06/03/2009 11:41 am ET | Updated May 25, 2011

Re: Incumbent Vulnerability and Primaries

One reader emailed to take strong exception to my use of the word "misleading" in the following sentence from my column posted yesterday on

One reason for the misleading early numbers in 2006 may have been that Quinnipiac sampled all self-identified registered Democrats rather than a narrower subset of likely primary voters. Their May 2006 sample of 528 Democrats, for example, amounted to 34 percent of the full sample of 1,536 registered voters they interviewed. Yet the actual Democratic primary turnout amounted to just 15 percent of Connecticut's active registered voters.

I will grant that I could have chosen a less loaded word than "misleading," as some will hear it as an insinuation about the pollster's motives or the accuracy of data. For the record, I do not believe that anyone involved in producing the Quinninpiac Poll meant to mislead anyone, and did not mean to imply that the data they reported were inaccurate. The record should show that once they shifted to reporting vote preferences among a narrower group of "likely voters," they showed Lamont running much closer to Lieberman in June, "inching ahead" in July and ultimately leading by a wide margin in early August. Their final poll showed Lamont leading by six percentage points. He won by four -- that's as close as any poll should expect to get.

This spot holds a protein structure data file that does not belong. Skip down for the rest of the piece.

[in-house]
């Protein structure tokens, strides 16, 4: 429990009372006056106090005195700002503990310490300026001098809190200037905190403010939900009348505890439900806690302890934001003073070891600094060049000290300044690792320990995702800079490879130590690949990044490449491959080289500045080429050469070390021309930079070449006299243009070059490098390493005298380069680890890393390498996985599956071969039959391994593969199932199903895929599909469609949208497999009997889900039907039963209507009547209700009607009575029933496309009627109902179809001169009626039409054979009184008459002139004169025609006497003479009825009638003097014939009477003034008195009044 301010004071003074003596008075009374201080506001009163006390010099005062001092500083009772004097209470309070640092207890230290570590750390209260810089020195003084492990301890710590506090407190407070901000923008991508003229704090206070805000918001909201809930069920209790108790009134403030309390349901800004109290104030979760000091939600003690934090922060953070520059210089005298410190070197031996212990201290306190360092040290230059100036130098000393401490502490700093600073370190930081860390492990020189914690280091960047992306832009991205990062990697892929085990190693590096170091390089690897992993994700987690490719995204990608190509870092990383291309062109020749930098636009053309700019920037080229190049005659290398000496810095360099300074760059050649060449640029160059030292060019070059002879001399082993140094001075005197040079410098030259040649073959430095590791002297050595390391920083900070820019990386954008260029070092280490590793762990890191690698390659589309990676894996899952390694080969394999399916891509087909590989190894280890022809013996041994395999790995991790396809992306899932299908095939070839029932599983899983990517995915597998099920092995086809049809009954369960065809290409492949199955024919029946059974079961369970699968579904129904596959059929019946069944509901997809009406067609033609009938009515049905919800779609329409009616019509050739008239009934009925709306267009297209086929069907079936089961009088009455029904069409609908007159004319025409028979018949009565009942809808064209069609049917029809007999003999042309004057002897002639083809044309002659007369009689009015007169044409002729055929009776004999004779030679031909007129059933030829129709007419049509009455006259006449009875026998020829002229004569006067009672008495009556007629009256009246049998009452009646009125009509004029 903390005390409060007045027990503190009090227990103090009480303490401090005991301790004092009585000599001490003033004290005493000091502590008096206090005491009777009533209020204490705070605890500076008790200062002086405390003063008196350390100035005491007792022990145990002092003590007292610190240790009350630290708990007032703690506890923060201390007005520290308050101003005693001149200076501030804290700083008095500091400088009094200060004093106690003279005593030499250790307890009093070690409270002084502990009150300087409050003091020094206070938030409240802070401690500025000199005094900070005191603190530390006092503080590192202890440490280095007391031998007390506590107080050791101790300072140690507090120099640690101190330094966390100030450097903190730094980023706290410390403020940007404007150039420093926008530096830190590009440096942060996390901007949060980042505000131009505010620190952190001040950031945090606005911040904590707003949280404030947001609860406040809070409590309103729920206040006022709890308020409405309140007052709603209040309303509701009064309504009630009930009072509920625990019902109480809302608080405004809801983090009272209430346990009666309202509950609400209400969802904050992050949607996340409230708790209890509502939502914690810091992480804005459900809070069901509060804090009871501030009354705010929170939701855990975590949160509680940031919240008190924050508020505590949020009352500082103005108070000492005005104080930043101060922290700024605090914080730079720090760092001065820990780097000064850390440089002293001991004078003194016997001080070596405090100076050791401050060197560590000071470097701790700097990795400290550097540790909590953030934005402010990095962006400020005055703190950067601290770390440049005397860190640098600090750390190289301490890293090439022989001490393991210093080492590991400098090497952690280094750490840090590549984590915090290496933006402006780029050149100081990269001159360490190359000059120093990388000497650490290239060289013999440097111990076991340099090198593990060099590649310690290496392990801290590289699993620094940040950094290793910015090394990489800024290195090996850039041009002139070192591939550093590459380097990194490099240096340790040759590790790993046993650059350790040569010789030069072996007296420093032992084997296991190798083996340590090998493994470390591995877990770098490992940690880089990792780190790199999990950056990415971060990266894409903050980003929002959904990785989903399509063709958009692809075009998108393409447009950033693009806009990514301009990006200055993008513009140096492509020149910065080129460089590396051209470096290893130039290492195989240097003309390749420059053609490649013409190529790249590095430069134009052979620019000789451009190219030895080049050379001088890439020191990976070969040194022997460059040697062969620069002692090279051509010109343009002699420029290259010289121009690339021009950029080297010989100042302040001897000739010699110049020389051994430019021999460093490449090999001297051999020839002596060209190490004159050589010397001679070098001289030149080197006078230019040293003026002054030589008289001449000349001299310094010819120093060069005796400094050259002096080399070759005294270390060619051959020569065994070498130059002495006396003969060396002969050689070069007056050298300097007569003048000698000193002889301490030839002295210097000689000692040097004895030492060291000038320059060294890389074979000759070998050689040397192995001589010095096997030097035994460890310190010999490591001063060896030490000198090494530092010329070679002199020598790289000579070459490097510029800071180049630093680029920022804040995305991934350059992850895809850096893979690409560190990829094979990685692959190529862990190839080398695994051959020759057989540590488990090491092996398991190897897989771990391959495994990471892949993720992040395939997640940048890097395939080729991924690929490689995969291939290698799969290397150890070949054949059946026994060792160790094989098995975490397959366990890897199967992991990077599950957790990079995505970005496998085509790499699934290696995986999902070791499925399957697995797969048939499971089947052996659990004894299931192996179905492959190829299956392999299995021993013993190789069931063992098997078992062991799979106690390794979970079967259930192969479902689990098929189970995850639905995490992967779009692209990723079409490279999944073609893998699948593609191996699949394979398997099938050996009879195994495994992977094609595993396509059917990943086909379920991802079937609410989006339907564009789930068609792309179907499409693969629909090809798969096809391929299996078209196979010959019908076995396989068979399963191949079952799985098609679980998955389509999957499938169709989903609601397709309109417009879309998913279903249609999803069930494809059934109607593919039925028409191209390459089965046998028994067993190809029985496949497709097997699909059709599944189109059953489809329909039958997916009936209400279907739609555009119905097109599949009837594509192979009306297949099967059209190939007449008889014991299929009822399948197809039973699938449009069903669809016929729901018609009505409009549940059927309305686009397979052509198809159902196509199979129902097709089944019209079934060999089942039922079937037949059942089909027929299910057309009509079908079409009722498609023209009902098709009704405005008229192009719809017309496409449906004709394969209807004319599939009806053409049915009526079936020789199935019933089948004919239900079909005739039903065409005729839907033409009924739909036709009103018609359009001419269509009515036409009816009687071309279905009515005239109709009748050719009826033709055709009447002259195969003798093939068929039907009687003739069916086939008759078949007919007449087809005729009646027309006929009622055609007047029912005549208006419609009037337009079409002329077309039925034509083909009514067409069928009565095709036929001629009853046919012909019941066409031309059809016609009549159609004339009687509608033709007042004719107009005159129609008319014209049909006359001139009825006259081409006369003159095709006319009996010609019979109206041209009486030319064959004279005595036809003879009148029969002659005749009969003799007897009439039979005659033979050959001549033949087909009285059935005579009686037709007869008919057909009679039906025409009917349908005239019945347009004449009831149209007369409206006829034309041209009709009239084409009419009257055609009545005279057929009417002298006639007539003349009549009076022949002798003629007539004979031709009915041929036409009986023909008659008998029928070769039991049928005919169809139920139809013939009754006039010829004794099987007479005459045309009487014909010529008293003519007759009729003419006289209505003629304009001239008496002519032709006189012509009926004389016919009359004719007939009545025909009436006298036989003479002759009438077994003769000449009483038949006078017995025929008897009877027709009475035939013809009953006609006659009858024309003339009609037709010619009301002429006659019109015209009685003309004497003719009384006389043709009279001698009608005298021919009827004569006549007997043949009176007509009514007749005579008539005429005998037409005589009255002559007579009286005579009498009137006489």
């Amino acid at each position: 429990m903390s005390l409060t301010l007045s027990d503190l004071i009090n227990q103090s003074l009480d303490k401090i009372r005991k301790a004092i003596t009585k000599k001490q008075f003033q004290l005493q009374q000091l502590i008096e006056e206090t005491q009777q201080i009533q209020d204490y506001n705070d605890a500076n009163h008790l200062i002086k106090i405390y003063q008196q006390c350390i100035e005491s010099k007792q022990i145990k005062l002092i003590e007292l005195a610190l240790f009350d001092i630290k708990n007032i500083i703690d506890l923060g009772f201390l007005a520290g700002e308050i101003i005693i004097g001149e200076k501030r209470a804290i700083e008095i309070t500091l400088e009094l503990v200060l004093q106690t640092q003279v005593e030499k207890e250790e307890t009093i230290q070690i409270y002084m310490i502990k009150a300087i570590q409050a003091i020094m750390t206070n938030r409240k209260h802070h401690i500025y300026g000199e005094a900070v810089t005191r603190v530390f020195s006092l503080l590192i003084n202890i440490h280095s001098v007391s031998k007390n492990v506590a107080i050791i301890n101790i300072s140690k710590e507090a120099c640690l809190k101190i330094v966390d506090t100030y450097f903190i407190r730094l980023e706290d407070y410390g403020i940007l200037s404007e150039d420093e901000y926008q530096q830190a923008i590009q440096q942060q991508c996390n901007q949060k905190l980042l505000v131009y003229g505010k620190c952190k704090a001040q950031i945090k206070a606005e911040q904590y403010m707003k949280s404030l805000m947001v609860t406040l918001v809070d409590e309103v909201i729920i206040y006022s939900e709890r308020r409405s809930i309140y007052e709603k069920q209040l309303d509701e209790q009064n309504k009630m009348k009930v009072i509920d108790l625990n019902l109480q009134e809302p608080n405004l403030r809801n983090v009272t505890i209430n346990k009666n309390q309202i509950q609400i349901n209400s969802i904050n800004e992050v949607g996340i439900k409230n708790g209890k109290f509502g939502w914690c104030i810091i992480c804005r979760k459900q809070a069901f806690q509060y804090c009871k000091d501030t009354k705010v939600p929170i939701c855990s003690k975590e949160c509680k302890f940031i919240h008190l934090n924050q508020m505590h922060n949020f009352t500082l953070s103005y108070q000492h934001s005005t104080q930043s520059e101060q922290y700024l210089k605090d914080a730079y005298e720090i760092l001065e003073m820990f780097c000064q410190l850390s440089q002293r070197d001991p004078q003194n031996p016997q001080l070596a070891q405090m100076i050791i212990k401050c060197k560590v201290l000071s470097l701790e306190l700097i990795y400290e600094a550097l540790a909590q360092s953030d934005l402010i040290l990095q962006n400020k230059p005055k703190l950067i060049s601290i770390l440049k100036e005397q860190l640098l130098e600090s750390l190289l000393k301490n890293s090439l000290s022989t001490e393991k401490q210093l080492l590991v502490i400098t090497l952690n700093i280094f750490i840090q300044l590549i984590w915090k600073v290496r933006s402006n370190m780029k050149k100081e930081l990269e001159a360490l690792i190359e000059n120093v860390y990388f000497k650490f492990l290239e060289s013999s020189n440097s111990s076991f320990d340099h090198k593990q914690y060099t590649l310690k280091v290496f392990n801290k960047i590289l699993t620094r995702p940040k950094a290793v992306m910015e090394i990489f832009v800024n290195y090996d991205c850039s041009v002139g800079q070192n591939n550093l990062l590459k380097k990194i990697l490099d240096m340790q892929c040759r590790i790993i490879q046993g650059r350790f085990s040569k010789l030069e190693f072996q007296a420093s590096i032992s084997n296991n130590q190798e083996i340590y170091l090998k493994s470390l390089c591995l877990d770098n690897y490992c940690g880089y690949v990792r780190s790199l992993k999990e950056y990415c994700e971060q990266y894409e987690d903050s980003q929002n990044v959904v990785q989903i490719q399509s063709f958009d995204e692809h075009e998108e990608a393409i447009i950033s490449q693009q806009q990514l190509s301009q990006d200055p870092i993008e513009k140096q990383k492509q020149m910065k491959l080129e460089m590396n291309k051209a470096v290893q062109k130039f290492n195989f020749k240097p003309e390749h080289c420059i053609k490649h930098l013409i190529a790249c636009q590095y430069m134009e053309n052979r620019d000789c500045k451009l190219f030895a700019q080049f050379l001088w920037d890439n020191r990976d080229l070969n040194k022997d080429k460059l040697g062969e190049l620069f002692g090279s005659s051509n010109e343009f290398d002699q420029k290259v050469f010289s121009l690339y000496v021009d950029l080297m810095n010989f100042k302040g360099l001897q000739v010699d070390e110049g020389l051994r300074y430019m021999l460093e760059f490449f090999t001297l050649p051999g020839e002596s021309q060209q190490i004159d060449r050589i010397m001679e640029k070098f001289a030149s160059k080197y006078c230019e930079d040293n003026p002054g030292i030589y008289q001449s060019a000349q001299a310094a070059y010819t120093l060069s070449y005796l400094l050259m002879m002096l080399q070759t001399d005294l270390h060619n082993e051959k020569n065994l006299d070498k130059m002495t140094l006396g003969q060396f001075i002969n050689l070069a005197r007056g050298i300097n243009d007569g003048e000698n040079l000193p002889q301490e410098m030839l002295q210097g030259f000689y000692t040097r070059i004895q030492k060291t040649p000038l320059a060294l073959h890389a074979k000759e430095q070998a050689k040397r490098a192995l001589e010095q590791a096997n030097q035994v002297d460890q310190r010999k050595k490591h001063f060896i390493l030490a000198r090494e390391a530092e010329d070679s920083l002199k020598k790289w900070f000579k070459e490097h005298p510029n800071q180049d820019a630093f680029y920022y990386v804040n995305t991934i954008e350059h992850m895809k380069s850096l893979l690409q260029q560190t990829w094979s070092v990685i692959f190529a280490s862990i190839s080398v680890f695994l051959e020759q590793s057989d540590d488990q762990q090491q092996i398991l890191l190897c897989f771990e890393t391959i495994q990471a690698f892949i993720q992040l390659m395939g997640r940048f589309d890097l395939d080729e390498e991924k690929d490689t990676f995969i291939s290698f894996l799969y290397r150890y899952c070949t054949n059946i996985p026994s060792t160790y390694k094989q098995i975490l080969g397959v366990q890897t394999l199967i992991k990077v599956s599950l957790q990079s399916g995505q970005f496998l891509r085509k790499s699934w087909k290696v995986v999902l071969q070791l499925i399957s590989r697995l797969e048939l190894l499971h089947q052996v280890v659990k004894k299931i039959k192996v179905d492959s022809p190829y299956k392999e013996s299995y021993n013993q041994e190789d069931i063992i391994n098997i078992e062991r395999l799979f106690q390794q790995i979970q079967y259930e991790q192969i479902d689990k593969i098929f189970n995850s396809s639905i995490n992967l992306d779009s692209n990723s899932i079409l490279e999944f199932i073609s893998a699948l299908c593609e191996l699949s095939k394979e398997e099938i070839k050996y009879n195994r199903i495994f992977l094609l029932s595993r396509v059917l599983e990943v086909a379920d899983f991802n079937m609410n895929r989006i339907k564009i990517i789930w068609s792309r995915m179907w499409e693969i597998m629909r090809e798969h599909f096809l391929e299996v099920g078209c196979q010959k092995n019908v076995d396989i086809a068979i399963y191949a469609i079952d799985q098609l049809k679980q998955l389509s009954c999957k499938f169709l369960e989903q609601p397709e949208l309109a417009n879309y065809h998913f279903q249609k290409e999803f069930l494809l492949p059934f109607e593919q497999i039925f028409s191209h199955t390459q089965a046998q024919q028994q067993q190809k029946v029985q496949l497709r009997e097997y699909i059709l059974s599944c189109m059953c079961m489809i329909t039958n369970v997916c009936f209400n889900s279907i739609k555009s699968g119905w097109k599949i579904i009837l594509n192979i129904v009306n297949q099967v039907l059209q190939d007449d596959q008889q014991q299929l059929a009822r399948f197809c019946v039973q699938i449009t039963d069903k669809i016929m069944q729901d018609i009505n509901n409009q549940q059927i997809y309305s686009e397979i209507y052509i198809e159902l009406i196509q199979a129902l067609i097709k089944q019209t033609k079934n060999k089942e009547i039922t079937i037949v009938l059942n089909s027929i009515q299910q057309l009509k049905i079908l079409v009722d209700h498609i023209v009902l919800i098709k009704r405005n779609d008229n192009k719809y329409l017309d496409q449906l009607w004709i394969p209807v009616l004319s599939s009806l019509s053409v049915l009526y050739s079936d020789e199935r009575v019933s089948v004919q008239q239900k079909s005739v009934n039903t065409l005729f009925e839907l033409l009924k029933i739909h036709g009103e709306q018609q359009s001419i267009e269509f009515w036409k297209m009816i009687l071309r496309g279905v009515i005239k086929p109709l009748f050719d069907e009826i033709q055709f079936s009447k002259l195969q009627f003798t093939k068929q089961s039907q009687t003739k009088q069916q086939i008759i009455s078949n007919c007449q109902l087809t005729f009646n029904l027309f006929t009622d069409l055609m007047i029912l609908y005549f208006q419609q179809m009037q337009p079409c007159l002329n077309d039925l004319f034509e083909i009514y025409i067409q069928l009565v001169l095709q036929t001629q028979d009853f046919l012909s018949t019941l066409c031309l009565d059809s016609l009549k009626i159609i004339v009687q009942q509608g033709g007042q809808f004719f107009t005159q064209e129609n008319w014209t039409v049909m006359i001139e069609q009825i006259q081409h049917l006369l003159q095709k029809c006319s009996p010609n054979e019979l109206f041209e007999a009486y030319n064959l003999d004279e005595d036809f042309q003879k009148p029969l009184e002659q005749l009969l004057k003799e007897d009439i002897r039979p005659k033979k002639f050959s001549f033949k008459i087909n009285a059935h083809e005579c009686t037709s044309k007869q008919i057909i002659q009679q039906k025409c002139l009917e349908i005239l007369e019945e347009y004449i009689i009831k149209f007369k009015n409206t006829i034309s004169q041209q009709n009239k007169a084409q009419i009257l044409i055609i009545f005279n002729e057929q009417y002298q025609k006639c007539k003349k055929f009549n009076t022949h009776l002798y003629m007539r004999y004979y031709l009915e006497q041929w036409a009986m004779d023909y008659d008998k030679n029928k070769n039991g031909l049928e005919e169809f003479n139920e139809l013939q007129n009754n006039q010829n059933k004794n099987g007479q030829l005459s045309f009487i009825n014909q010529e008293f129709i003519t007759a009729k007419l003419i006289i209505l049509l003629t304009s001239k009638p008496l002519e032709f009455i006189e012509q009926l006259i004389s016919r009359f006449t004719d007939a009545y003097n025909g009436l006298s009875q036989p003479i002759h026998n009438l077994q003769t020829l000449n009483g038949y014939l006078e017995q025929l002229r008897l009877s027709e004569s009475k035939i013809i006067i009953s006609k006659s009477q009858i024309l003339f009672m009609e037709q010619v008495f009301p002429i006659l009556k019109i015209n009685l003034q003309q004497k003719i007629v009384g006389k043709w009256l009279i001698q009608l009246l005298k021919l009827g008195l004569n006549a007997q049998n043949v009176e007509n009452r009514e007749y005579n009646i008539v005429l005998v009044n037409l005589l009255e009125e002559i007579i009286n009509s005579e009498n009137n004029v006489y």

The larger point I was trying to make with the column is that we mislead ourselves -- and by we I mean all of us, pollsters, journalists, campaigns, political junkies -- whenever we treat samples of a third to half of adults in a state as a meaningful measure of the preferences of "likely primary voters" when the actual turnout is typically a much smaller fraction of adults.

My use of the Quinnipiac Poll was also largely a coincidence. They happened to produce two polls last week with primary head-to-head questions, one in Connecticut, and a similarly designed poll in Connecticut three years ago. However, their practices in terms of sampling primary voters are very similar to those used by most other media pollsters.